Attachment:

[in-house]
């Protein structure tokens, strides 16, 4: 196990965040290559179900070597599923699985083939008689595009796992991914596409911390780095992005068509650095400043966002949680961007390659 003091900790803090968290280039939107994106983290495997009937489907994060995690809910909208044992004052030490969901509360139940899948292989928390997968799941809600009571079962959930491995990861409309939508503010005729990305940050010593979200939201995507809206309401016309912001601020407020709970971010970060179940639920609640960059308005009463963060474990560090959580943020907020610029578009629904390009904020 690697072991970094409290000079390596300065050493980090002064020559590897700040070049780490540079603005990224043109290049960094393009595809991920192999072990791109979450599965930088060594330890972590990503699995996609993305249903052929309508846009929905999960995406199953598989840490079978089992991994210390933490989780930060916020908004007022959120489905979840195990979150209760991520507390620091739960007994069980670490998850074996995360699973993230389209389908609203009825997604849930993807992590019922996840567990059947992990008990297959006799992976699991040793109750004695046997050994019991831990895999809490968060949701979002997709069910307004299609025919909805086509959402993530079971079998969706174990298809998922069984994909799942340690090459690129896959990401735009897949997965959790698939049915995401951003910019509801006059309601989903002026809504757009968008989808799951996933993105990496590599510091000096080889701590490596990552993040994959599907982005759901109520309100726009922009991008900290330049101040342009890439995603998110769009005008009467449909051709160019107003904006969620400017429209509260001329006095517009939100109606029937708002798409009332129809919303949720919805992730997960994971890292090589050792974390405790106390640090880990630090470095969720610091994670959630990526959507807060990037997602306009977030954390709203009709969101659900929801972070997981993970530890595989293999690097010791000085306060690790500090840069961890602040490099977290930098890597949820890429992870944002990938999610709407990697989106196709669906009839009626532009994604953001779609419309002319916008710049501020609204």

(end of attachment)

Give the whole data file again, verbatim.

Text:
[in-house]
């Protein structure tokens, strides 16, 4: 196990965040290559179900070597599923699985083939008689595009796992991914596409911390780095992005068509650095400043966002949680961007390659 003091900790803090968290280039939107994106983290495997009937489907994060995690809910909208044992004052030490969901509360139940899948292989928390997968799941809600009571079962959930491995990861409309939508503010005729990305940050010593979200939201995507809206309401016309912001601020407020709970971010970060179940639920609640960059308005009463963060474990560090959580943020907020610029578009629904390009904020 690697072991970094409290000079390596300065050493980090002064020559590897700040070049780490540079603005990224043109290049960094393009595809991920192999072990791109979450599965930088060594330890972590990503699995996609993305249903052929309508846009929905999960995406199953598989840490079978089992991994210390933490989780930060916020908004007022959120489905979840195990979150209760991520507390620091739960007994069980670490998850074996995360699973993230389209389908609203009825997604849930993807992590019922996840567990059947992990008990297959006799992976699991040793109750004695046997050994019991831990895999809490968060949701979002997709069910307004299609025919909805086509959402993530079971079998969706174990298809998922069984994909799942340690090459690129896959990401735009897949997965959790698939049915995401951003910019509801006059309601989903002026809504757009968008989808799951996933993105990496590599510091000096080889701590490596990552993040994959599907982005759901109520309100726009922009991008900290330049101040342009890439995603998110769009005008009467449909051709160019107003904006969620400017429209509260001329006095517009939100109606029937708002798409009332129809919303949720919805992730997960994971890292090589050792974390405790106390640090880990630090470095969720610091994670959630990526959507807060990037997602306009977030954390709203009709969101659900929801972070997981993970530890595989293999690097010791000085306060690790500090840069961890602040490099977290930098890597949820890429992870944002990938999610709407990697989106196709669906009839009626532009994604953001779609419309002319916008710049501020609204």